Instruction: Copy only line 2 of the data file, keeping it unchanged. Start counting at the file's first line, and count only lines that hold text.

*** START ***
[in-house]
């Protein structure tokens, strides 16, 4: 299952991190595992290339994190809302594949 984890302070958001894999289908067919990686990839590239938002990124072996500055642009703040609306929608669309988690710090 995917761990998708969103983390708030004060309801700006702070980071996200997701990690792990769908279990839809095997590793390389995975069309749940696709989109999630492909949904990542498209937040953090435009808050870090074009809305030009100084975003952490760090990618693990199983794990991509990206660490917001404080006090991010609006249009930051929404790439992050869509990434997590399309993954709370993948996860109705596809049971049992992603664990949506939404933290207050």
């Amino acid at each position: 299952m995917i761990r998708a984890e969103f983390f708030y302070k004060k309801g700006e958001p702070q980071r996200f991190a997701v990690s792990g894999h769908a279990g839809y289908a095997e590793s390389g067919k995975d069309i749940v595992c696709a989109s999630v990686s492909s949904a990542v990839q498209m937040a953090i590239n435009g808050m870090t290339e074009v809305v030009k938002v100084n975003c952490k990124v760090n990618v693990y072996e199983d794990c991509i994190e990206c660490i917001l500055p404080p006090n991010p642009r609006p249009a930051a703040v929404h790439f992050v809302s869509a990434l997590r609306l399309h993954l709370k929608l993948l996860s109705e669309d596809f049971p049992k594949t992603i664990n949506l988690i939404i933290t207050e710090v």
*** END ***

């Protein structure tokens, strides 16, 4: 299952991190595992290339994190809302594949 984890302070958001894999289908067919990686990839590239938002990124072996500055642009703040609306929608669309988690710090 995917761990998708969103983390708030004060309801700006702070980071996200997701990690792990769908279990839809095997590793390389995975069309749940696709989109999630492909949904990542498209937040953090435009808050870090074009809305030009100084975003952490760090990618693990199983794990991509990206660490917001404080006090991010609006249009930051929404790439992050869509990434997590399309993954709370993948996860109705596809049971049992992603664990949506939404933290207050």